Hobbit Premiere Overshadowed by Protests and Allegations of Animal Cruelty

Peta alleges 27 animals killed while making 'The Hobbit'

New controversy has erupted over the imminent release of the first movie in Peter Jackson’s The Hobbit trilogy - primarily over accusations that the production company behind the films is responsible for more than two dozen animal deaths.

With the New Zealand premiere just days away (it opens there on the 28th) and companies like Air New Zealand hoping to capitalize on the excitement surrounding the film, the allegations couldn’t come at a worse time.

Jackson and his press team have leapt into action and released a statement:

'Extraordinary measures were taken to make sure that animals were not used during action sequences or any other sequence that might create undue stress for the animals involved,' Jackson has said, going on to point out that more than half of the shots of animals in the film were computer-generated.

To complicate matters, the ‘animal wranglers’ who worked on the film have admitted that no animals were harmed during filming - they are, however, blaming the production company for deaths of sheep, chickens, goats and horses that were kept at a nearby farm. And they’ve got People for the Ethical Treatment of Animals (Peta) on their side, the main group behind the protests planned for New Zealand, the US and Britain. They’re also calling for full CGI in all scenes where animals are involved.

In response, Warner Brothers and New Line Cinema also put out a statement, saying the allegations

can be traced to freelance animal wranglers who were dismissed by the production over a year ago.

So, unless Peta can produce proof to back up their accusations, it’s unlikely to be cleared up before the premieres, but is it likely to affect the number of people going to see The Hobbit? I’d say probably not.

And as they say, no publicity is bad publicity. Even protests.

Image of The Hobbit or There and Back Again
Author: J. R. R. Tolkien
Price: $9.05
Publisher: Mariner Books (2012)
Binding: Paperback, 300 pages
Dean Fetzer

News by Dean Fetzer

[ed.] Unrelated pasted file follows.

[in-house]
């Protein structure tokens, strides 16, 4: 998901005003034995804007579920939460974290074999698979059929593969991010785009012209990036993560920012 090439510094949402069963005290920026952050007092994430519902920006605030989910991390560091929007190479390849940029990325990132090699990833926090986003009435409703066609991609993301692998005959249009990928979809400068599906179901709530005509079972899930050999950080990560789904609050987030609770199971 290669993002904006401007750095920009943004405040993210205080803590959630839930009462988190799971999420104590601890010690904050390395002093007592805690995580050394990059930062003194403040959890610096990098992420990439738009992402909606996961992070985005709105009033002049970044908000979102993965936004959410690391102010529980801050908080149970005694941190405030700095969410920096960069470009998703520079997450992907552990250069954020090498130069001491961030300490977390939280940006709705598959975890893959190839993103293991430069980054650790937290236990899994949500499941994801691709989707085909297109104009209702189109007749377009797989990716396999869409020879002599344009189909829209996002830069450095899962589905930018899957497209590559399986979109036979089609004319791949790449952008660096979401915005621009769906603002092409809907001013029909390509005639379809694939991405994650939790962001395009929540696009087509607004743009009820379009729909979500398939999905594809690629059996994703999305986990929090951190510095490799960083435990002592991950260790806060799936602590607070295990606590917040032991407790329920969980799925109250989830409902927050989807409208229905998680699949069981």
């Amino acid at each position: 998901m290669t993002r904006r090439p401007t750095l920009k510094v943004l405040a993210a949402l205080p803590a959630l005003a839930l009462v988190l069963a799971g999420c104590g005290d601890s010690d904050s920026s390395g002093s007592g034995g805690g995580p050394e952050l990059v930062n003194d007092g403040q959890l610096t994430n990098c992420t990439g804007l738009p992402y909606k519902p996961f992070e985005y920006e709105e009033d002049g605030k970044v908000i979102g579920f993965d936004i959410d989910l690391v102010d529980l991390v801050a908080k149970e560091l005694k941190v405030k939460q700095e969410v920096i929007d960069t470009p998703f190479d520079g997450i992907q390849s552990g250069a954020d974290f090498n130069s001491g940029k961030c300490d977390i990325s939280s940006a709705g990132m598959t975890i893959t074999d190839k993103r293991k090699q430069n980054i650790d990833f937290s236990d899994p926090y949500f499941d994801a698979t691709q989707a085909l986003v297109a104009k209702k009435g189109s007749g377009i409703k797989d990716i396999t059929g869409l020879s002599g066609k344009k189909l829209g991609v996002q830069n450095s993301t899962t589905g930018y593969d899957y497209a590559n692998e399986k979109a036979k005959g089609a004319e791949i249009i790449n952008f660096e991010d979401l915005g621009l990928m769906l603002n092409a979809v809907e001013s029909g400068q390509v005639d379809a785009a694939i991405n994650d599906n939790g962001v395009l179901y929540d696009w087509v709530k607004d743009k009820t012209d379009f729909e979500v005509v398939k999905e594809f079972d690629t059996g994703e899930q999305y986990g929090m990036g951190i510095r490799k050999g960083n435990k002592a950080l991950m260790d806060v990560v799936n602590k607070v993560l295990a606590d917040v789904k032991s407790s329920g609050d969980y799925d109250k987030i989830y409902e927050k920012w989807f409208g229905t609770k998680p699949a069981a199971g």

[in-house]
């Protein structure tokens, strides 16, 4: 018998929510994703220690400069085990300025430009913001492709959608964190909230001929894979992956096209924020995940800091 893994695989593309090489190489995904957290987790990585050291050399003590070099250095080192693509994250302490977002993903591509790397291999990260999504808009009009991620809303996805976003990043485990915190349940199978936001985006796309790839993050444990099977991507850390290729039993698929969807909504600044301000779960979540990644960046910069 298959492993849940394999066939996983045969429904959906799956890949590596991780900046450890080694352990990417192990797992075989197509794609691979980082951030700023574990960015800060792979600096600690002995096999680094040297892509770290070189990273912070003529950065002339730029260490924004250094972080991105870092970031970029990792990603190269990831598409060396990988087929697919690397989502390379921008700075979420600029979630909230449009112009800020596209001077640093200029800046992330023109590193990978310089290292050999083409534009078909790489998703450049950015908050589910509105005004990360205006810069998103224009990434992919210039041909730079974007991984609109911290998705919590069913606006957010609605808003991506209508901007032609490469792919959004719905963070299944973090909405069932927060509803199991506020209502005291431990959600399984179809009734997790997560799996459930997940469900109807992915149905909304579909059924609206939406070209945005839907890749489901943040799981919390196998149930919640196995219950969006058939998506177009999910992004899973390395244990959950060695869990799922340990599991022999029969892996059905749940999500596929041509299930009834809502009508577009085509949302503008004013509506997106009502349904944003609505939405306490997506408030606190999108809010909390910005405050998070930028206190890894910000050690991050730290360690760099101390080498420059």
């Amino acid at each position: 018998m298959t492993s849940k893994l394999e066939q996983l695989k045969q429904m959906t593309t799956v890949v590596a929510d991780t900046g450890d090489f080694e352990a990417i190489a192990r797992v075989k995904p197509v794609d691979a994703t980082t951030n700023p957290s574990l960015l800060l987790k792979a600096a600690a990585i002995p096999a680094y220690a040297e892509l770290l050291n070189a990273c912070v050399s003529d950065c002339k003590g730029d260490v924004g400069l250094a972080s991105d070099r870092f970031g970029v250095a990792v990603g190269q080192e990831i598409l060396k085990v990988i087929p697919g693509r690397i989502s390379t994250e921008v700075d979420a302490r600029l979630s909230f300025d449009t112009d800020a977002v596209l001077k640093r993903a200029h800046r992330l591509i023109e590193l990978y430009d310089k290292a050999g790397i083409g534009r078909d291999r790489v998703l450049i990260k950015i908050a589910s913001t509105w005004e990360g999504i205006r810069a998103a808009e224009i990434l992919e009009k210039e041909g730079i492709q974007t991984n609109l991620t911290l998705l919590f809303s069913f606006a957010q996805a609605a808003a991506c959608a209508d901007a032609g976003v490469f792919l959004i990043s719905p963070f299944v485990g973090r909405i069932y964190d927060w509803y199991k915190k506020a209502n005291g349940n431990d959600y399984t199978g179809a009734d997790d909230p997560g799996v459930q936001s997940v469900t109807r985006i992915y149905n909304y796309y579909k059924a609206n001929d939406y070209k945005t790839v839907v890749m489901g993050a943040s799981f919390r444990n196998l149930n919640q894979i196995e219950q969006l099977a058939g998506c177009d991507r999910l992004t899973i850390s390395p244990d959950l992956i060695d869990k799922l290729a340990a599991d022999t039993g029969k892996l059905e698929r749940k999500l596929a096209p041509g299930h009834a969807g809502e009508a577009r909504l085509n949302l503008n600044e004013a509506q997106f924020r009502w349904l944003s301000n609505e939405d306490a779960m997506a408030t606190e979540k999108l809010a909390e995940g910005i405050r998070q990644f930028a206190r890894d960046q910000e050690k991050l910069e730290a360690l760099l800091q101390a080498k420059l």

Dean Fetzer is originally from a small town in eastern Colorado, but has lived in London, England, for the past 21 years. After a career in graphic design, he started a pub review website in the late 90’s; He left that in 2011 to concentrate on his thriller writing, as well as offering publishing services for authors, poets and artists. When not writing - or in the pub - he can be found in the theatre, live music venues and travelling.

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Comments

Ruxandra Buture's picture
Ruxandra Buture November 26, 2012 - 10:38am

I actually know a lot of people (including myself) that aren't going to see it because of this! No matter how much i want to.. sigh. 

Joshua Chaplinsky's picture
Joshua Chaplinsky from New York is reading Stories of YOUR Life November 26, 2012 - 10:46am

But is boycotting actually going to accomplish anything? And it's not like these deaths were wide scale or malicious. Wouldn't it be better to have a constructive dialog with the involved parties about how things can be improved instead of witch hunting? Why deprive yourself of hobbity goodness?

Brandon's picture
Brandon from KCMO is reading Made to Break November 26, 2012 - 10:50am

Man, I really hate to bring this up, but The Dark Knight Rises had a record-breaking opening despite the Aurora shootings.

I highly doubt these allegations will hurt The Hobbit's numbers.

David Saltzman's picture
David Saltzman from Madison, WI is reading The Hydrogen Sonata, by Iain M. Banks November 26, 2012 - 11:03am

I really think "overshadowed" is a bit strong.  Not only is it PETA, which has no legitimacy whatsoever, but there's no actual proof of any wrongdoing or malicious intent.  They protest EVERYTHING.  This will not hurt the box-office return at all--nor should it, since there's nothing to show anybody did anything wrong.  The very worst-case scenario is that freelance wranglers let animals die, and were then dismissed by the production team.  How was this supposed to be handled differently?  Their goal is to have no animals used in any way by anybody; that's not feasible, and failing to meet that benchmark doesn't denote animal cruelty.